It’s normal to think about how we will respond when we are listening to someone speak. We all view the world in our personal filter, and we relate others’ experiences to ourselves. Don’t judge yourself for that. Everyone does it.

Instead, if you notice that you are only waiting for your turn to speak, bring your attention back to what they are saying. Try to become interested in what they are saying. If there is something that you didn’t hear or understand, ask.

Practice reading body language

There are usually signs in the other person when we talk too much. They may cross their arms, start looking around for a way out of the conversation or show some other sign that the conversation is overwhelming for them. They may attempt to talk several times but stop themselves if they see that we can’t stop talking.

For more advice on body language, read our article “understanding if people want to talk to you” or check out our recommendations on books about body language.

Check yourself during the conversation

Get used to asking yourself, “Am I feeling like I can’t stop talking?”

If the answer is yes, don’t judge yourself. Try to bring attention to what you are feeling. Are you anxious? Are you trying to distract yourself from uncomfortable feelings? Then, move on to the next step: calming down and re-focusing on the conversation.

Practice calming yourself down in conversations

As mentioned, people often talk too much due to nervousness, anxiety, or hyperactivity.

Taking deep, steady breaths during the conversation can help you stay relaxed.

Bringing your attention to your senses is an excellent way to stay in the present instead of being in your head. Notice what you can see, feel, and hear around you. This is a type of grounding exercise mentioned earlier.

Playing with a fidget toy can also help you feel less anxious or hyperactive during the conversation.

Give them time to respond

When we finish talking, we may panic if we don’t get a reply right away.

Self-critical thoughts may fill our mind: “Oh no, I’ve said something stupid.” “I’ve upset them.” “They think I’m rude.”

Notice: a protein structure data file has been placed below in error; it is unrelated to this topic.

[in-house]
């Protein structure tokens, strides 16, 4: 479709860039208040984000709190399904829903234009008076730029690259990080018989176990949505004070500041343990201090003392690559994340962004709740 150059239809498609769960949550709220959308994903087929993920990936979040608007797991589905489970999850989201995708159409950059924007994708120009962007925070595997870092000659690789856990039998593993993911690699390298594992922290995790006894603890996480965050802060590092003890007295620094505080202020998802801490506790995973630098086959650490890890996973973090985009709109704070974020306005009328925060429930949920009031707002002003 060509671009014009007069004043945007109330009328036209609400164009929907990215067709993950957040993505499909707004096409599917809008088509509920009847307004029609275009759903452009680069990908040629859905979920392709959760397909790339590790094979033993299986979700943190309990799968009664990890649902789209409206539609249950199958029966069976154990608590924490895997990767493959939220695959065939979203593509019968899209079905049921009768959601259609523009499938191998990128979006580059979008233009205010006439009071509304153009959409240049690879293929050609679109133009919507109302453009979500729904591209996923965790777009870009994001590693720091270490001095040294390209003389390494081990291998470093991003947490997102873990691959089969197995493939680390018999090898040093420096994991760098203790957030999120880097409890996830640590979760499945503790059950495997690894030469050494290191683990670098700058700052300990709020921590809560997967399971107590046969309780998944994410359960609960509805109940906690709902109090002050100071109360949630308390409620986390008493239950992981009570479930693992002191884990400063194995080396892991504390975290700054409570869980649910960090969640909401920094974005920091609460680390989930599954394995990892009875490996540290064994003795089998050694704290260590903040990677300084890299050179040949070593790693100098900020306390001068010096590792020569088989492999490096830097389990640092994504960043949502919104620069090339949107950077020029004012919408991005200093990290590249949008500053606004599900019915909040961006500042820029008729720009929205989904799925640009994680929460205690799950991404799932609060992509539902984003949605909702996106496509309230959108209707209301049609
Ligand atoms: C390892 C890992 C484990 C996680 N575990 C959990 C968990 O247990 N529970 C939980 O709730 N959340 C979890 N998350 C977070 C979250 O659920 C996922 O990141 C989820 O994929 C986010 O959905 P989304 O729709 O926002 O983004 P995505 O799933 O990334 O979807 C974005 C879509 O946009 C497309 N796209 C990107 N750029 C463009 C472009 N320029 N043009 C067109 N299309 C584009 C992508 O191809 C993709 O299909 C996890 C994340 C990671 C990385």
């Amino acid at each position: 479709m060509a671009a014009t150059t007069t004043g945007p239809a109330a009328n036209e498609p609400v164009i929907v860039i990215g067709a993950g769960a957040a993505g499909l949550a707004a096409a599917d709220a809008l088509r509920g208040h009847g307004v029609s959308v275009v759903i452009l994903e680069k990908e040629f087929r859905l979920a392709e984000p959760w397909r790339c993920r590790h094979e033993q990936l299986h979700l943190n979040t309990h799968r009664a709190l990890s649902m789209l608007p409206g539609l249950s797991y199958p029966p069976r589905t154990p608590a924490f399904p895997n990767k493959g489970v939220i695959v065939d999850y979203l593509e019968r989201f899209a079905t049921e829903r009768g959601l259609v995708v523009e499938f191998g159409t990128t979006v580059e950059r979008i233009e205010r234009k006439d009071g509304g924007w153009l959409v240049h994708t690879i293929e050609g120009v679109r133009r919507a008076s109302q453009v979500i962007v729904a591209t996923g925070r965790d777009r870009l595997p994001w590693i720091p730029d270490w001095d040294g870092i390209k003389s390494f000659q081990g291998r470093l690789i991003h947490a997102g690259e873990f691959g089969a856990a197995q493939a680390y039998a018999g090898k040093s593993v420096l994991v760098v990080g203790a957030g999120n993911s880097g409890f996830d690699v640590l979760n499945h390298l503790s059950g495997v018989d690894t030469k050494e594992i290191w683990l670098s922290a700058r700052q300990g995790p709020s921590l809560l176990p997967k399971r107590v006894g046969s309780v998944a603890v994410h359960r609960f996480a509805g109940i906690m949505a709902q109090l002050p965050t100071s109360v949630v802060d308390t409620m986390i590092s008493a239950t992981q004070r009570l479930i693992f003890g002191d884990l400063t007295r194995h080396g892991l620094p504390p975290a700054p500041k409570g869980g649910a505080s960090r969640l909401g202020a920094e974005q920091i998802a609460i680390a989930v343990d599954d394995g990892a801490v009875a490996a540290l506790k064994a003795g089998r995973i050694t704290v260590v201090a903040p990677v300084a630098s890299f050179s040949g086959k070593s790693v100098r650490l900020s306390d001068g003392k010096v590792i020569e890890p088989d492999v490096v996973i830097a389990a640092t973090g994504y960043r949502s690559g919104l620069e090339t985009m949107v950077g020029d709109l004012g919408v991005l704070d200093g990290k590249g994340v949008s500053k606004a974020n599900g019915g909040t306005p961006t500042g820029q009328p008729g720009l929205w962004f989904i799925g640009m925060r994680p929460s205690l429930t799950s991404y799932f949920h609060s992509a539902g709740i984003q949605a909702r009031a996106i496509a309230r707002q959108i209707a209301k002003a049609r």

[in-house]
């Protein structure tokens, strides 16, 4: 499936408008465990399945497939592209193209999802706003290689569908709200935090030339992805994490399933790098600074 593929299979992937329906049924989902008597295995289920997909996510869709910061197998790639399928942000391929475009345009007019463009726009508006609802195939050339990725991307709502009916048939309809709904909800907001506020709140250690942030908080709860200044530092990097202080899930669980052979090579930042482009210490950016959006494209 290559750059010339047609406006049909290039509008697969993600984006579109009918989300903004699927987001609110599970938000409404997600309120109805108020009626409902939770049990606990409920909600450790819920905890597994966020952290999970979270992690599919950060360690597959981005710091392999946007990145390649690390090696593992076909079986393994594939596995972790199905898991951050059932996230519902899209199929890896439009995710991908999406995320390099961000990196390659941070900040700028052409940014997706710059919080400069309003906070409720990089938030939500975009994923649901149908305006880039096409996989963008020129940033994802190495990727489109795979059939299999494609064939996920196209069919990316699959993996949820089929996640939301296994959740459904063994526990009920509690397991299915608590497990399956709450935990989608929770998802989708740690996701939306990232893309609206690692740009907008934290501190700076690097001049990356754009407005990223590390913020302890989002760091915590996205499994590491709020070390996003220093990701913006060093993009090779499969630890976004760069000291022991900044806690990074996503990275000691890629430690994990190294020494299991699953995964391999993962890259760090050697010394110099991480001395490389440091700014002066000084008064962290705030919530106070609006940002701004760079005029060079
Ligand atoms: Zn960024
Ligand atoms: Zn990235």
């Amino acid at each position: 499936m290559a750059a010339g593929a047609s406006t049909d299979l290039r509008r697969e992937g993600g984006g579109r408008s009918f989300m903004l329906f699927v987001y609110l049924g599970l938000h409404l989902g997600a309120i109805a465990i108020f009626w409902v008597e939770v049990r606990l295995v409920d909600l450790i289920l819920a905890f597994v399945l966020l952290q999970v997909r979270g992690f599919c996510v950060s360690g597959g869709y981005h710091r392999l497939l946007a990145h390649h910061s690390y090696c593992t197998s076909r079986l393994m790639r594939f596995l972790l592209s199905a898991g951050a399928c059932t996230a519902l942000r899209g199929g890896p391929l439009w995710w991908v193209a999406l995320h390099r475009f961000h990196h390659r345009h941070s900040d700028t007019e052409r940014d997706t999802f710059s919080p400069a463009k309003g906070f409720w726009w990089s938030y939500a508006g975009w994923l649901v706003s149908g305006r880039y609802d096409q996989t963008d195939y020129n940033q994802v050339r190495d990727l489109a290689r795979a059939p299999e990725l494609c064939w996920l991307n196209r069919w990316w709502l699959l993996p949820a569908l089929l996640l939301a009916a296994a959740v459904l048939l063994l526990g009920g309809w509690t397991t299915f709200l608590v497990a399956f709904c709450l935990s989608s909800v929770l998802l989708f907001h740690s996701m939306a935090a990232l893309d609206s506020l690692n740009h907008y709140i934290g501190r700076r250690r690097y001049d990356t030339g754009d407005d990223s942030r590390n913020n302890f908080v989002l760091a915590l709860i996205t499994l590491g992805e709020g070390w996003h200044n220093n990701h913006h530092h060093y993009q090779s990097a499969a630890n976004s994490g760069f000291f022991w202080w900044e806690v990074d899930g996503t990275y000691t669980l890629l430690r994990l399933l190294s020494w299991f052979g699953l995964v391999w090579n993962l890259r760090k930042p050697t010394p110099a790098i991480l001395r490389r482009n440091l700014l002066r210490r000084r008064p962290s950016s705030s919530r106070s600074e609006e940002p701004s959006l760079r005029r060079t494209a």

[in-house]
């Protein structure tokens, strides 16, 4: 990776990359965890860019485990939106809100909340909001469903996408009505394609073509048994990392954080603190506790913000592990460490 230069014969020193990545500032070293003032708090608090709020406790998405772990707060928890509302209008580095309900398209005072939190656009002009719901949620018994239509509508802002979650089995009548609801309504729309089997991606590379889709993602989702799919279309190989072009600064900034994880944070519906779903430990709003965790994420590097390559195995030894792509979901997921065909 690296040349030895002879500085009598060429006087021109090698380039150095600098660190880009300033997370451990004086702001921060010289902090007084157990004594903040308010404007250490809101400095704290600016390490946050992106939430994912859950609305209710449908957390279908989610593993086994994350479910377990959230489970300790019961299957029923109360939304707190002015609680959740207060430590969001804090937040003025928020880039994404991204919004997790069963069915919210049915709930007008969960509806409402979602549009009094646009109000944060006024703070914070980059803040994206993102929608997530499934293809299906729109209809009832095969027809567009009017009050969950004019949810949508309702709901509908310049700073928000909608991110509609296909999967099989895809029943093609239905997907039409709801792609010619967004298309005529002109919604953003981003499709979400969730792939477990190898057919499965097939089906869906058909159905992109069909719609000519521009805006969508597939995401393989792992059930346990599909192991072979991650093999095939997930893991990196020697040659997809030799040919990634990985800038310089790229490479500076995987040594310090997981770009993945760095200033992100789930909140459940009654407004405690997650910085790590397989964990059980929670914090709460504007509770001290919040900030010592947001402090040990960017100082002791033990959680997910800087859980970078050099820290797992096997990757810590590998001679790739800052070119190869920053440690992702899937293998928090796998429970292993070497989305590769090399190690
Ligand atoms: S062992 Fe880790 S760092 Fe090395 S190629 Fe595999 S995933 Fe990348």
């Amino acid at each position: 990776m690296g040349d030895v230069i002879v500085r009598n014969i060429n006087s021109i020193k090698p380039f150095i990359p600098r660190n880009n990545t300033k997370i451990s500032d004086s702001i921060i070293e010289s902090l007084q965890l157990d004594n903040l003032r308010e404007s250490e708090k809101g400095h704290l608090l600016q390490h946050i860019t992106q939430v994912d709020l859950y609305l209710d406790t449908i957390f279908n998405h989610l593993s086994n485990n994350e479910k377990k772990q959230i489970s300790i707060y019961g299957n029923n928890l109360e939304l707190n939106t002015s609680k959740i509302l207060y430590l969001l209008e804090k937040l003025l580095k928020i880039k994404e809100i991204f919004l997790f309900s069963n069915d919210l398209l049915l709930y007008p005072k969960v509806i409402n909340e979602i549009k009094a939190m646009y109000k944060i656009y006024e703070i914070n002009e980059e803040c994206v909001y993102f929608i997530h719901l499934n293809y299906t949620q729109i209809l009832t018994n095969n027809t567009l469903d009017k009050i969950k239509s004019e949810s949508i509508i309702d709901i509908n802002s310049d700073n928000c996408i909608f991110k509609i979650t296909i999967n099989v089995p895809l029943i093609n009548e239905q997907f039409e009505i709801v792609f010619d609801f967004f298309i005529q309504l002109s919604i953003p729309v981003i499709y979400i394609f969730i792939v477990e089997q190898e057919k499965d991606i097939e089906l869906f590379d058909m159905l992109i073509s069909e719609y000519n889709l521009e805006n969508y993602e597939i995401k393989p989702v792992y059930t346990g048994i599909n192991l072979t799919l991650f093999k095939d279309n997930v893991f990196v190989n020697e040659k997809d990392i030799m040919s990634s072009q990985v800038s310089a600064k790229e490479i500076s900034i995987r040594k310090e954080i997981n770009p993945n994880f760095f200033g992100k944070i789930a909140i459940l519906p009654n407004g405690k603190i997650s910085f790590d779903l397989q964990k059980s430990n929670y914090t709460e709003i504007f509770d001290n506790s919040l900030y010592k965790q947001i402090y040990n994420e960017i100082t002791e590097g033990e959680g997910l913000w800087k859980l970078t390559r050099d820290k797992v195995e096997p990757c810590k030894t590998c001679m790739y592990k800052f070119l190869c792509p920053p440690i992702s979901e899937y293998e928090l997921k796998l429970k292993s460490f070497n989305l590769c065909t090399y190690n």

As a response to our inner turmoil, we may blurt out an apology or keep talking to try to divert their attention – and ours – from the awkwardness.

The truth is, sometimes people need a few seconds to think about what they want to say. Some people take more time than others.

When you finish talking, wait for a beat. Take a breath. Count to five in your head, if it helps.

Remind yourself that silence isn’t bad

Let your conversation unfold naturally instead of trying to control it.

Sometimes there will be moments of silence.

In fact, we often build the deepest parts of a friendship during the quiet moments.

We all want friends that make us feel comfortable. That happens when we feel that we can be ourselves with someone and be accepted just as we are.

Our conversation partner may be just as stressed about making conversation as we are. Letting ourselves feel comfortable with moments of silence sends out a signal to them to be comfortable, too.

Ask questions

Let your questions arise naturally. To reduce the “interview” feeling, add reactions to your questions. For example:

“Good for you. How did they respond to that?”

“Wow, that must have been difficult. What did you do?”

“I love that show, too. What was your favorite episode?”

This type of reflecting and question-asking will make your conversation partner feel heard.

Try to ask questions that are relevant to what your conversation partner has shared.